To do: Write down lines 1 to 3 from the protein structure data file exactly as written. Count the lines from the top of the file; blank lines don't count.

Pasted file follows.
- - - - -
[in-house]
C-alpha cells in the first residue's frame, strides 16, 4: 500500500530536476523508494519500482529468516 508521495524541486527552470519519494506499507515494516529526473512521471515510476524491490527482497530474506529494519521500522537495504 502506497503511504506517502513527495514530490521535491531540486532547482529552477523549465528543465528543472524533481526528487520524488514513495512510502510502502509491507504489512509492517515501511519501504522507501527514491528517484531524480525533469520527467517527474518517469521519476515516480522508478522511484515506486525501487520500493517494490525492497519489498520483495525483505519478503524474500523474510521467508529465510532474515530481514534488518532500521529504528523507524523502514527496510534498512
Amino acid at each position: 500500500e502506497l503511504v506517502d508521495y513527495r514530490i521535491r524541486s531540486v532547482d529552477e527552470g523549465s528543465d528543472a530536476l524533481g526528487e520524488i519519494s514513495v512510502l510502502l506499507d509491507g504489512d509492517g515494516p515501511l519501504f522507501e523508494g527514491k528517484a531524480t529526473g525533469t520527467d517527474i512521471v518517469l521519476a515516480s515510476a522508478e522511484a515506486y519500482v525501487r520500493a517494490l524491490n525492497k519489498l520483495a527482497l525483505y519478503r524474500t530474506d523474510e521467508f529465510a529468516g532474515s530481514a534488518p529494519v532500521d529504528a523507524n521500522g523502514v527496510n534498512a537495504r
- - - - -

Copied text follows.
[in-house]
C-alpha cells in the first residue's frame, strides 16, 4: 500500500530536476523508494519500482529468516 508521495524541486527552470519519494506499507515494516529526473512521471515510476524491490527482497530474506529494519521500522537495504 502506497503511504506517502513527495514530490521535491531540486532547482529552477523549465528543465528543472524533481526528487520524488514513495512510502510502502509491507504489512509492517515501511519501504522507501527514491528517484531524480525533469520527467517527474518517469521519476515516480522508478522511484515506486525501487520500493517494490525492497519489498520483495525483505519478503524474500523474510521467508529465510532474515530481514534488518532500521529504528523507524523502514527496510534498512
Amino acid at each position: 500500500e502506497l503511504v506517502d508521495y513527495r514530490i521535491r524541486s531540486v532547482d529552477e527552470g523549465s528543465d528543472a530536476l524533481g526528487e520524488i519519494s514513495v512510502l510502502l506499507d509491507g504489512d509492517g515494516p515501511l519501504f522507501e523508494g527514491k528517484a531524480t529526473g525533469t520527467d517527474i512521471v518517469l521519476a515516480s515510476a522508478e522511484a515506486y519500482v525501487r520500493a517494490l524491490n525492497k519489498l520483495a527482497l525483505y519478503r524474500t530474506d523474510e521467508f529465510a529468516g532474515s530481514a534488518p529494519v532500521d529504528a523507524n521500522g523502514v527496510n534498512a537495504r